Painted Over: Whitewash Brings an Abrupt End to 5Pointz

5Pointz, after the whitewashing this morning. (Gothamist)

5Pointz, after the whitewashing this morning. (Gothamist)

The global graffiti mecca known as 5Pointz is no more. Last night, the Wolkoff family, who own the graffiti-covered Long Island City warehouse under the auspices of G&M Realty, sent a team of workers to whitewash over the aerosol art, effectively terminating artists’ long shot bid to save the building from demolition.

The move came just a week after a judge denied the artists an injunction that would have prevent the Wolkoffs from tampering with the artwork or demolishing the building. Last month, 5Pointz artists filed a federal lawsuit, invoking a rarely-used law that protects certain types of artwork from interference or destruction, in the hopes that the action might stop, or at least stall, the demolition of the warehouse.

The federal lawsuit was wending its way through the courts, and despite the denial of the injunction, artists thought they had time to continue the fight. As the artists’ attorney Jeannine Chances told The Observer last week, several tenants in the building had leases through January and G & M had not yet received demolition or asbestos abatement permits needed for the destruction of the warehouse.

And now it's gone. (flickr, otherthings)

And now it’s gone. (flickr, otherthings)

This past weekend, hundreds gathered at the warehouse, rallying for the city to designate the structure a landmark, a move that would have prevented its demolition. Though the landmarking effort looked unlikely to succeed—5Pointz hasn’t been around long enough to meet the city’s landmarking requirements and moreover, was a constantly evolving canvas rather than a fixed quantity—apparently, the Wolkoffs, who have city-approved plans to build two luxury housing towers on the site, didn’t want to take any chances.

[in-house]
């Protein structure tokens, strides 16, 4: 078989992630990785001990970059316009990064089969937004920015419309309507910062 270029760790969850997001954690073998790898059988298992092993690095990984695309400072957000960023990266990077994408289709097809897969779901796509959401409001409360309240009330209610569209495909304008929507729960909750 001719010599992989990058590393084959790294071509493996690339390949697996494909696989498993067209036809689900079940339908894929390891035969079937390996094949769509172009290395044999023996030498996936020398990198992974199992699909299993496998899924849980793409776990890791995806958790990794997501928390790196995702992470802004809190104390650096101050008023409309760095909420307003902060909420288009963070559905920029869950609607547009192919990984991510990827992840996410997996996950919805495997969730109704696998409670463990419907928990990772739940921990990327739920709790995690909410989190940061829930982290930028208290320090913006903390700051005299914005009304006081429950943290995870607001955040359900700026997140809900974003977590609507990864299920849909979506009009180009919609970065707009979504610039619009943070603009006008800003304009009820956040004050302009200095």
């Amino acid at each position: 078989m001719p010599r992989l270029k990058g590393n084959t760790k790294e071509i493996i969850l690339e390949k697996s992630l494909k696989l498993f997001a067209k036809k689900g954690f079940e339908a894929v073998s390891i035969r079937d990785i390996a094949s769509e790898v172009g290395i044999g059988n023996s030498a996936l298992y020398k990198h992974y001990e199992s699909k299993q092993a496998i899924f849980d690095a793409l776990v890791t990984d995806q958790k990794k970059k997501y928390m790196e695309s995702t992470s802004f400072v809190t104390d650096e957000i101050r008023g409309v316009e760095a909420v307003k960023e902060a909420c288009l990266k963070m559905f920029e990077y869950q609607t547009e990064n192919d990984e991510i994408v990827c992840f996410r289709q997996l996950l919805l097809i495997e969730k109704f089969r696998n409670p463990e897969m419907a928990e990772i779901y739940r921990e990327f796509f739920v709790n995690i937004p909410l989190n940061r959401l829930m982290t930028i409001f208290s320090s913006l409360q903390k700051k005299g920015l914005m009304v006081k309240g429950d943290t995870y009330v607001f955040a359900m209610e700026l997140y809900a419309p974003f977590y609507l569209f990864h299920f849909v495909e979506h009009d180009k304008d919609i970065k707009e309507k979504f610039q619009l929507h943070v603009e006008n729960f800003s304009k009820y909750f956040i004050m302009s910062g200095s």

Ms. Chances told The Observer that the lawsuit would still move forward despite the buffing, but it’s hard to see what, besides damages or the satisfaction of setting legal precedent, the artists stand to gain for their efforts at this point.

Though the family allowed graffiti artists to use the warehouse as a canvas for the last two decades, relations between the developers and the artists have become fraught as demolition approaches.

“I think what they do is wonderful,” Jerry Wolkoff said in an interview yesterday with DNAinfo, who first broke news of the whitewashing this morning. “I think they’re misguided in… not allowing me to do what I want on my buildings, but they’re going to come back again. I specifically designed the buildings so they can come back.”

But the increasingly tenuous threads of goodwill connecting the graffitists and the developers may have finally snapped after last night’s surprise whitewashing, which Ms. Chances said took place under a heavy police presence.

“In 10 years from now, when the art form is fully accepted, [they] won’t be remembered for any individual real estate property [they] built. [They'll] be remembered for the greatest art murder in history. That will be [their] legacy,” 5Pointz curator Jonathan Cohen told DNAinfo this morning.